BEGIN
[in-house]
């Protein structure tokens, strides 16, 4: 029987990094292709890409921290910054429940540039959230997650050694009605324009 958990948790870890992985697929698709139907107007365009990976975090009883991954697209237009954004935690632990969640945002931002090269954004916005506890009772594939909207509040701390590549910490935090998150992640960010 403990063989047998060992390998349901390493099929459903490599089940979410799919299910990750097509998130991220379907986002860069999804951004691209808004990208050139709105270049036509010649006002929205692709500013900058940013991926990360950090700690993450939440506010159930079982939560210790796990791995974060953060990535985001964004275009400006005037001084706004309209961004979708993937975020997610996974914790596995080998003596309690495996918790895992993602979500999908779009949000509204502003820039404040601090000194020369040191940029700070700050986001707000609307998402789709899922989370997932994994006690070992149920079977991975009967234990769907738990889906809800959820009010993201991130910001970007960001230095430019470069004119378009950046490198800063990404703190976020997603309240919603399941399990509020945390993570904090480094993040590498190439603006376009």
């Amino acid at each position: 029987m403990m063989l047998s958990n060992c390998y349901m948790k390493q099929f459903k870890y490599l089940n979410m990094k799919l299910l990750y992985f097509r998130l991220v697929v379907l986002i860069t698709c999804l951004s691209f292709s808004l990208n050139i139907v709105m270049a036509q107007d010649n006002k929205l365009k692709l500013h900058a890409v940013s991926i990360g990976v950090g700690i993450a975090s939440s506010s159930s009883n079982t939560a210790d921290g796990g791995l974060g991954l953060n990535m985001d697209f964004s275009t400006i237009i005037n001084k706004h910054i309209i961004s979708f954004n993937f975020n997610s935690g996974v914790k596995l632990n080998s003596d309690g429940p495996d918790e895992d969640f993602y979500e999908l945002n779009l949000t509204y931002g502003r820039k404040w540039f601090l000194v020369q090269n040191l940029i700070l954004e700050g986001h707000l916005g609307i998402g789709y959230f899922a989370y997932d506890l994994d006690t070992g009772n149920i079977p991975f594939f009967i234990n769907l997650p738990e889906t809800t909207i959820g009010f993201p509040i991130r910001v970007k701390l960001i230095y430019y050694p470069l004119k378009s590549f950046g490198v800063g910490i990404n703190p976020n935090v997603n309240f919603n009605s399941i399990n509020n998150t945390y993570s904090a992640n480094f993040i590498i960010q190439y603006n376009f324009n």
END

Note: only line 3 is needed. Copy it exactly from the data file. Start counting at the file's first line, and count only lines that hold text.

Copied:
């Amino acid at each position: 029987m403990m063989l047998s958990n060992c390998y349901m948790k390493q099929f459903k870890y490599l089940n979410m990094k799919l299910l990750y992985f097509r998130l991220v697929v379907l986002i860069t698709c999804l951004s691209f292709s808004l990208n050139i139907v709105m270049a036509q107007d010649n006002k929205l365009k692709l500013h900058a890409v940013s991926i990360g990976v950090g700690i993450a975090s939440s506010s159930s009883n079982t939560a210790d921290g796990g791995l974060g991954l953060n990535m985001d697209f964004s275009t400006i237009i005037n001084k706004h910054i309209i961004s979708f954004n993937f975020n997610s935690g996974v914790k596995l632990n080998s003596d309690g429940p495996d918790e895992d969640f993602y979500e999908l945002n779009l949000t509204y931002g502003r820039k404040w540039f601090l000194v020369q090269n040191l940029i700070l954004e700050g986001h707000l916005g609307i998402g789709y959230f899922a989370y997932d506890l994994d006690t070992g009772n149920i079977p991975f594939f009967i234990n769907l997650p738990e889906t809800t909207i959820g009010f993201p509040i991130r910001v970007k701390l960001i230095y430019y050694p470069l004119k378009s590549f950046g490198v800063g910490i990404n703190p976020n935090v997603n309240f919603n009605s399941i399990n509020n998150t945390y993570s904090a992640n480094f993040i590498i960010q190439y603006n376009f324009n």